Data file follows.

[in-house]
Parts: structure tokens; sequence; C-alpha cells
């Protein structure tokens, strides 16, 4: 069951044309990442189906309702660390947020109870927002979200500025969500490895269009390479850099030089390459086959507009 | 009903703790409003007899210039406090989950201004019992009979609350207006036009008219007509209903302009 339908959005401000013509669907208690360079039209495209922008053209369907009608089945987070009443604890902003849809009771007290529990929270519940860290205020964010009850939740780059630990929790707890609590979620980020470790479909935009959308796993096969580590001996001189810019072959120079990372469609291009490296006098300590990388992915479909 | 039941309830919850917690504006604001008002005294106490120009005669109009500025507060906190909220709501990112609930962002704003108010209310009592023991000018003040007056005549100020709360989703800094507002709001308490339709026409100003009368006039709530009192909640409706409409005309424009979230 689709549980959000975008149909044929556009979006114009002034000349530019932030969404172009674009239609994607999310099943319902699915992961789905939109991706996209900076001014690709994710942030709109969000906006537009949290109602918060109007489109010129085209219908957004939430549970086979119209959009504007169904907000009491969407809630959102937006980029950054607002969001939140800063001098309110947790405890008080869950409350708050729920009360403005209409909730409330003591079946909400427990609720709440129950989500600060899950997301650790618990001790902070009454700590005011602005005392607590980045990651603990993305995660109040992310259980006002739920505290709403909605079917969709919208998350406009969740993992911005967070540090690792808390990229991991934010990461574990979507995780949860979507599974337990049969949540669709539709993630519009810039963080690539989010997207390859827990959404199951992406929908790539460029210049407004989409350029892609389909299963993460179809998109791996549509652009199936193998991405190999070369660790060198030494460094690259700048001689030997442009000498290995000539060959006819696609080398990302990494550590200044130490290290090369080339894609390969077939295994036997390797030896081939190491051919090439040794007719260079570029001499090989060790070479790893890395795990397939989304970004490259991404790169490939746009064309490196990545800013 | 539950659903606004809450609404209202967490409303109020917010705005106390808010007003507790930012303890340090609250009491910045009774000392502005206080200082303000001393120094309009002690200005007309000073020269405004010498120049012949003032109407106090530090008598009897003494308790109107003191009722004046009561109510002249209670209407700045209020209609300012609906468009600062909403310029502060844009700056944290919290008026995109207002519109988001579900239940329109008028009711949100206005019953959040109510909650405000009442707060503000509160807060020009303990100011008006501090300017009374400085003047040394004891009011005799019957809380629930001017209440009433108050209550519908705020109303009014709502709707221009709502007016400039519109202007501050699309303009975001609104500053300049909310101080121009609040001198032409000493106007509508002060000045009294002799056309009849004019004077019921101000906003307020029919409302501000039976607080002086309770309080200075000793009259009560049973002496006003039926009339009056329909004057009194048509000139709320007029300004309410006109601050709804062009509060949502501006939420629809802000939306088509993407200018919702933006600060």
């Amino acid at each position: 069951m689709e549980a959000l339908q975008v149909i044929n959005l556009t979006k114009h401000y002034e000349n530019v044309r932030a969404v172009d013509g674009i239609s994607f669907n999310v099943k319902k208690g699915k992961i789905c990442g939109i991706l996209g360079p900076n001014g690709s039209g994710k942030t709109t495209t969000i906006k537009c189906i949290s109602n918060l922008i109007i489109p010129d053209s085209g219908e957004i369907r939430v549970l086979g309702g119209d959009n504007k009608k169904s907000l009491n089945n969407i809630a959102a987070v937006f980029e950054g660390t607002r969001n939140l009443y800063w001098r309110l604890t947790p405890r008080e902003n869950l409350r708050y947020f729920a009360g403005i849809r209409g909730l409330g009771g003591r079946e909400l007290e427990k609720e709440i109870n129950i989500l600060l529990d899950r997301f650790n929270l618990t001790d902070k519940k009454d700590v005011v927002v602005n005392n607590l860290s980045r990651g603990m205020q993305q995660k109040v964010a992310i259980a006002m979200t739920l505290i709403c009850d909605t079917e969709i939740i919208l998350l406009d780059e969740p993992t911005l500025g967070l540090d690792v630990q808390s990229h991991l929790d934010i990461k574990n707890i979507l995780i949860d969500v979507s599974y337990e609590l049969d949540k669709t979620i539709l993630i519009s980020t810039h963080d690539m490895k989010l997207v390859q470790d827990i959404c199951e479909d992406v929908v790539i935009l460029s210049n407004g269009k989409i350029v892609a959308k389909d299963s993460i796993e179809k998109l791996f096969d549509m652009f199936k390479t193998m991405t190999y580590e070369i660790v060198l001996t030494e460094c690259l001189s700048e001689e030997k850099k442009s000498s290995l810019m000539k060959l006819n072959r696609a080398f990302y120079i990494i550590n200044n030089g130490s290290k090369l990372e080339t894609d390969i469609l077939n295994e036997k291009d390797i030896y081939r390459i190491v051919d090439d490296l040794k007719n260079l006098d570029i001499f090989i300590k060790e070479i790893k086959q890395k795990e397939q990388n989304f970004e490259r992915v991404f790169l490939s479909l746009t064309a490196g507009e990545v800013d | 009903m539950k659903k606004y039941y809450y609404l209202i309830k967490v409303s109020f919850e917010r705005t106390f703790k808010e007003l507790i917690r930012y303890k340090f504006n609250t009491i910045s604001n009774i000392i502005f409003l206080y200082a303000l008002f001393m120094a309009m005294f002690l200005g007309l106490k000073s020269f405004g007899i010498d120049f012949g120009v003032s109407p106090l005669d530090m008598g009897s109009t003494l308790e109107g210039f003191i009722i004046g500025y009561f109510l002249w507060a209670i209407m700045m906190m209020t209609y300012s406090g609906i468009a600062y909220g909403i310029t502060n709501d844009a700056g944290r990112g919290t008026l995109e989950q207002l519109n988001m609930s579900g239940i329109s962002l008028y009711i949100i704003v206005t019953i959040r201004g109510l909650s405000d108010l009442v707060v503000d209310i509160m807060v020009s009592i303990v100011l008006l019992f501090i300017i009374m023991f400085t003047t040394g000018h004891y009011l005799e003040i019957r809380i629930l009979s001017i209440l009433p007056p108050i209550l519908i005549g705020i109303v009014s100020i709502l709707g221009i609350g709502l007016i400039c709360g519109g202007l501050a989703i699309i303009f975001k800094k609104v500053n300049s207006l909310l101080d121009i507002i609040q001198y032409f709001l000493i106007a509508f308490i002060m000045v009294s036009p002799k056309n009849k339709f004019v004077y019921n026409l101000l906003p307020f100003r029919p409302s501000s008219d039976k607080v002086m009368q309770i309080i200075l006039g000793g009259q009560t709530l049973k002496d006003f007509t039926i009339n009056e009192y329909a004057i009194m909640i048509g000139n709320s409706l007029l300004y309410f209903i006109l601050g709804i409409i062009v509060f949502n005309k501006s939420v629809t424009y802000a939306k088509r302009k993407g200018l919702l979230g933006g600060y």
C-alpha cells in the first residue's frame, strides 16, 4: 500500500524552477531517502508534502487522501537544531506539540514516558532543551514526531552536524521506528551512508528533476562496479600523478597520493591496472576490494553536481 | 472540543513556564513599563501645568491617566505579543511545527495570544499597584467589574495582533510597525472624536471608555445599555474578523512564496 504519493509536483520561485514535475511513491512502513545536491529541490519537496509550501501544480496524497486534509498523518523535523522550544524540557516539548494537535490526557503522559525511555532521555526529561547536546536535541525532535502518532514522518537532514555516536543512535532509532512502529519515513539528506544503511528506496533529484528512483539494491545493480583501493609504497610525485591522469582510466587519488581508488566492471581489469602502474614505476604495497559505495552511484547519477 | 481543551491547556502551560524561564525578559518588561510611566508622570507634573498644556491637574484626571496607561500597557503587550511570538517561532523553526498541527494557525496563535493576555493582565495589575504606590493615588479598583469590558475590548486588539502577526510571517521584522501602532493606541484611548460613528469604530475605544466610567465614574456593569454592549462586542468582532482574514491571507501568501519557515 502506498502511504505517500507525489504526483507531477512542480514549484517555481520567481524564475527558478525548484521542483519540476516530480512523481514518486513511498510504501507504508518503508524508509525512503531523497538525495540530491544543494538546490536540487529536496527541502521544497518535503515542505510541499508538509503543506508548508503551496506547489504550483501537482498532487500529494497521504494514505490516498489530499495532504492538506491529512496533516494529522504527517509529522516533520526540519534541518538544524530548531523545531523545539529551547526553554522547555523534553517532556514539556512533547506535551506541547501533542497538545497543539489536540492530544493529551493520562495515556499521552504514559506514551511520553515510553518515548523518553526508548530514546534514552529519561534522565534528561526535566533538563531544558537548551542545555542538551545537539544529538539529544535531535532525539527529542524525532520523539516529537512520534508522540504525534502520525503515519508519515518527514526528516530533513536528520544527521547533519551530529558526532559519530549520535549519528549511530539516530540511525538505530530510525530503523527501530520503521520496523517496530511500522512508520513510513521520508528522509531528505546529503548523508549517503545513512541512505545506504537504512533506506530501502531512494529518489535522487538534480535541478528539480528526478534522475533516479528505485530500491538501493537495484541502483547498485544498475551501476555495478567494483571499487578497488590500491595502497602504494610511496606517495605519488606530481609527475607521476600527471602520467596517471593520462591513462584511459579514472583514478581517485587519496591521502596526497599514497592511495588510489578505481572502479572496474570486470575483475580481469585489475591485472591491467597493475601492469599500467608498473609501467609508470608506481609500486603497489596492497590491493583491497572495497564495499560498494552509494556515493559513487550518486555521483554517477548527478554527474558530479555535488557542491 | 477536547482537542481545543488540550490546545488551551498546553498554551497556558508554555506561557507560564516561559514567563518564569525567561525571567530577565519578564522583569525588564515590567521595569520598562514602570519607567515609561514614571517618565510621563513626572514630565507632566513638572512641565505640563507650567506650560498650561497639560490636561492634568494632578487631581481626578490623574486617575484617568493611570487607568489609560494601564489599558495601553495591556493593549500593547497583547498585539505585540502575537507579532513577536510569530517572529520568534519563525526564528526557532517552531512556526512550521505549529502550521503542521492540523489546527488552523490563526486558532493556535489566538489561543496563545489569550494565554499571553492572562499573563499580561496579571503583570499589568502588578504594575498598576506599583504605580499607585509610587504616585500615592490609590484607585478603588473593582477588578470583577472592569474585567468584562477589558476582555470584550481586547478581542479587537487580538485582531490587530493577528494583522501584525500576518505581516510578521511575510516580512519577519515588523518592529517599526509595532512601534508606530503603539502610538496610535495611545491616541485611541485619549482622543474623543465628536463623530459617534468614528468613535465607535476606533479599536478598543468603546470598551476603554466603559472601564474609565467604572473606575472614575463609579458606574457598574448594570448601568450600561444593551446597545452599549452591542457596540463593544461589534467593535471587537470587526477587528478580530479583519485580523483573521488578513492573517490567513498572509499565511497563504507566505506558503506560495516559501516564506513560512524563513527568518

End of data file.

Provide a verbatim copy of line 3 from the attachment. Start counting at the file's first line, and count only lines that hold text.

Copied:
């Protein structure tokens, strides 16, 4: 069951044309990442189906309702660390947020109870927002979200500025969500490895269009390479850099030089390459086959507009 | 009903703790409003007899210039406090989950201004019992009979609350207006036009008219007509209903302009 339908959005401000013509669907208690360079039209495209922008053209369907009608089945987070009443604890902003849809009771007290529990929270519940860290205020964010009850939740780059630990929790707890609590979620980020470790479909935009959308796993096969580590001996001189810019072959120079990372469609291009490296006098300590990388992915479909 | 039941309830919850917690504006604001008002005294106490120009005669109009500025507060906190909220709501990112609930962002704003108010209310009592023991000018003040007056005549100020709360989703800094507002709001308490339709026409100003009368006039709530009192909640409706409409005309424009979230 689709549980959000975008149909044929556009979006114009002034000349530019932030969404172009674009239609994607999310099943319902699915992961789905939109991706996209900076001014690709994710942030709109969000906006537009949290109602918060109007489109010129085209219908957004939430549970086979119209959009504007169904907000009491969407809630959102937006980029950054607002969001939140800063001098309110947790405890008080869950409350708050729920009360403005209409909730409330003591079946909400427990609720709440129950989500600060899950997301650790618990001790902070009454700590005011602005005392607590980045990651603990993305995660109040992310259980006002739920505290709403909605079917969709919208998350406009969740993992911005967070540090690792808390990229991991934010990461574990979507995780949860979507599974337990049969949540669709539709993630519009810039963080690539989010997207390859827990959404199951992406929908790539460029210049407004989409350029892609389909299963993460179809998109791996549509652009199936193998991405190999070369660790060198030494460094690259700048001689030997442009000498290995000539060959006819696609080398990302990494550590200044130490290290090369080339894609390969077939295994036997390797030896081939190491051919090439040794007719260079570029001499090989060790070479790893890395795990397939989304970004490259991404790169490939746009064309490196990545800013 | 539950659903606004809450609404209202967490409303109020917010705005106390808010007003507790930012303890340090609250009491910045009774000392502005206080200082303000001393120094309009002690200005007309000073020269405004010498120049012949003032109407106090530090008598009897003494308790109107003191009722004046009561109510002249209670209407700045209020209609300012609906468009600062909403310029502060844009700056944290919290008026995109207002519109988001579900239940329109008028009711949100206005019953959040109510909650405000009442707060503000509160807060020009303990100011008006501090300017009374400085003047040394004891009011005799019957809380629930001017209440009433108050209550519908705020109303009014709502709707221009709502007016400039519109202007501050699309303009975001609104500053300049909310101080121009609040001198032409000493106007509508002060000045009294002799056309009849004019004077019921101000906003307020029919409302501000039976607080002086309770309080200075000793009259009560049973002496006003039926009339009056329909004057009194048509000139709320007029300004309410006109601050709804062009509060949502501006939420629809802000939306088509993407200018919702933006600060």